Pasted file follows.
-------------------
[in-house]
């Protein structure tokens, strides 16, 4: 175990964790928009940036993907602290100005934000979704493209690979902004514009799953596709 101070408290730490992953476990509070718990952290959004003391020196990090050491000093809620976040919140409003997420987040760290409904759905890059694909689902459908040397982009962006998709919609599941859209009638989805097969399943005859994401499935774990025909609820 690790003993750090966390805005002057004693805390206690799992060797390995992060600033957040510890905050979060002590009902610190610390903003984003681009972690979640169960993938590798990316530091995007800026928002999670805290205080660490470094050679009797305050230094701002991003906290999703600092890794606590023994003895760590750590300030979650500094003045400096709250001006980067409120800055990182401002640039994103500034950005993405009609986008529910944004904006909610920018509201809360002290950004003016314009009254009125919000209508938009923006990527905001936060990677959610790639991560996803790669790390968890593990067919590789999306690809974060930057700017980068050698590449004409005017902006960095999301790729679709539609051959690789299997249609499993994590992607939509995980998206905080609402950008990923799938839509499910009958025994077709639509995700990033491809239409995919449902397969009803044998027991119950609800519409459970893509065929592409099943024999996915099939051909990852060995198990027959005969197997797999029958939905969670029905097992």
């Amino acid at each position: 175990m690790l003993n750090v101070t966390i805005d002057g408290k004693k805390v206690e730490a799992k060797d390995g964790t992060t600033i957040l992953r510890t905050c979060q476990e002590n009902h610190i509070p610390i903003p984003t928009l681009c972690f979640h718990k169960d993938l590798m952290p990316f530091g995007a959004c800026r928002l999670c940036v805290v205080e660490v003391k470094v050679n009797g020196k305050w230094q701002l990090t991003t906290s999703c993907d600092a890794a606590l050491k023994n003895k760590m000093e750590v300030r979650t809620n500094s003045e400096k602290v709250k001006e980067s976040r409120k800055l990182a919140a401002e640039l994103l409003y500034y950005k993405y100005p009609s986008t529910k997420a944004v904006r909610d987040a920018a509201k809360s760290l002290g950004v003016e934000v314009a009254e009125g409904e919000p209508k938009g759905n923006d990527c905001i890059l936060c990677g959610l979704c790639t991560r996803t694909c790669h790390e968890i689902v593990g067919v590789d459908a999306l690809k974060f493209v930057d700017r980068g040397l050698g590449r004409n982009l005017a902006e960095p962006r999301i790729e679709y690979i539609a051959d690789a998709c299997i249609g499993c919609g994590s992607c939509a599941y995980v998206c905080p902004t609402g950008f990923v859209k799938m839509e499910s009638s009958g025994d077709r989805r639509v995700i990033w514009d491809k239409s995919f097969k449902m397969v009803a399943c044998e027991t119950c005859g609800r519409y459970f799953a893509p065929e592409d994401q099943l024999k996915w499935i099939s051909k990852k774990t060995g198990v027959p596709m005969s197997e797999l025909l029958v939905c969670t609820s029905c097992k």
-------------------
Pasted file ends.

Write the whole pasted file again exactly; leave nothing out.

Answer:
[in-house]
């Protein structure tokens, strides 16, 4: 175990964790928009940036993907602290100005934000979704493209690979902004514009799953596709 101070408290730490992953476990509070718990952290959004003391020196990090050491000093809620976040919140409003997420987040760290409904759905890059694909689902459908040397982009962006998709919609599941859209009638989805097969399943005859994401499935774990025909609820 690790003993750090966390805005002057004693805390206690799992060797390995992060600033957040510890905050979060002590009902610190610390903003984003681009972690979640169960993938590798990316530091995007800026928002999670805290205080660490470094050679009797305050230094701002991003906290999703600092890794606590023994003895760590750590300030979650500094003045400096709250001006980067409120800055990182401002640039994103500034950005993405009609986008529910944004904006909610920018509201809360002290950004003016314009009254009125919000209508938009923006990527905001936060990677959610790639991560996803790669790390968890593990067919590789999306690809974060930057700017980068050698590449004409005017902006960095999301790729679709539609051959690789299997249609499993994590992607939509995980998206905080609402950008990923799938839509499910009958025994077709639509995700990033491809239409995919449902397969009803044998027991119950609800519409459970893509065929592409099943024999996915099939051909990852060995198990027959005969197997797999029958939905969670029905097992």
């Amino acid at each position: 175990m690790l003993n750090v101070t966390i805005d002057g408290k004693k805390v206690e730490a799992k060797d390995g964790t992060t600033i957040l992953r510890t905050c979060q476990e002590n009902h610190i509070p610390i903003p984003t928009l681009c972690f979640h718990k169960d993938l590798m952290p990316f530091g995007a959004c800026r928002l999670c940036v805290v205080e660490v003391k470094v050679n009797g020196k305050w230094q701002l990090t991003t906290s999703c993907d600092a890794a606590l050491k023994n003895k760590m000093e750590v300030r979650t809620n500094s003045e400096k602290v709250k001006e980067s976040r409120k800055l990182a919140a401002e640039l994103l409003y500034y950005k993405y100005p009609s986008t529910k997420a944004v904006r909610d987040a920018a509201k809360s760290l002290g950004v003016e934000v314009a009254e009125g409904e919000p209508k938009g759905n923006d990527c905001i890059l936060c990677g959610l979704c790639t991560r996803t694909c790669h790390e968890i689902v593990g067919v590789d459908a999306l690809k974060f493209v930057d700017r980068g040397l050698g590449r004409n982009l005017a902006e960095p962006r999301i790729e679709y690979i539609a051959d690789a998709c299997i249609g499993c919609g994590s992607c939509a599941y995980v998206c905080p902004t609402g950008f990923v859209k799938m839509e499910s009638s009958g025994d077709r989805r639509v995700i990033w514009d491809k239409s995919f097969k449902m397969v009803a399943c044998e027991t119950c005859g609800r519409y459970f799953a893509p065929e592409d994401q099943l024999k996915w499935i099939s051909k990852k774990t060995g198990v027959p596709m005969s197997e797999l025909l029958v939905c969670t609820s029905c097992k």